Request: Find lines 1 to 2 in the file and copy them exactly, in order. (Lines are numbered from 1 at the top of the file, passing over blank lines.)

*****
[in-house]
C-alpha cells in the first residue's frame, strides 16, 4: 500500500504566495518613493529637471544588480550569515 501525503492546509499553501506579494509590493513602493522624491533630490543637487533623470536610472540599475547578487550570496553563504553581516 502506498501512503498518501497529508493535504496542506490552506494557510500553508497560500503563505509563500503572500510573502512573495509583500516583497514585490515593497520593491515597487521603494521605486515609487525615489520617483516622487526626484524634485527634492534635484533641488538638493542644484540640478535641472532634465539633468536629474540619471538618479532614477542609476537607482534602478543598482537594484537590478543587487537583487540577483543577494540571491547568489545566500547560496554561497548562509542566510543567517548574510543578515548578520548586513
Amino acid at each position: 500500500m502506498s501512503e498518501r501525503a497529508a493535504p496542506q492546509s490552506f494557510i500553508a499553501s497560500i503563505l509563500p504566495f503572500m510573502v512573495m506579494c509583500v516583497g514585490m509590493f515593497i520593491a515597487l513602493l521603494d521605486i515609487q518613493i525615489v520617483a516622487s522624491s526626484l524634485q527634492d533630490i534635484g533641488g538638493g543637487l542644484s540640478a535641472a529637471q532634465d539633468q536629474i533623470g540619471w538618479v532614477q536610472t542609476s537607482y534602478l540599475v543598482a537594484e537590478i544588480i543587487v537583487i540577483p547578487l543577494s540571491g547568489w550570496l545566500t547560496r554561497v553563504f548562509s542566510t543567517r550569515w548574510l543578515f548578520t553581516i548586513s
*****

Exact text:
[in-house]
C-alpha cells in the first residue's frame, strides 16, 4: 500500500504566495518613493529637471544588480550569515 501525503492546509499553501506579494509590493513602493522624491533630490543637487533623470536610472540599475547578487550570496553563504553581516 502506498501512503498518501497529508493535504496542506490552506494557510500553508497560500503563505509563500503572500510573502512573495509583500516583497514585490515593497520593491515597487521603494521605486515609487525615489520617483516622487526626484524634485527634492534635484533641488538638493542644484540640478535641472532634465539633468536629474540619471538618479532614477542609476537607482534602478543598482537594484537590478543587487537583487540577483543577494540571491547568489545566500547560496554561497548562509542566510543567517548574510543578515548578520548586513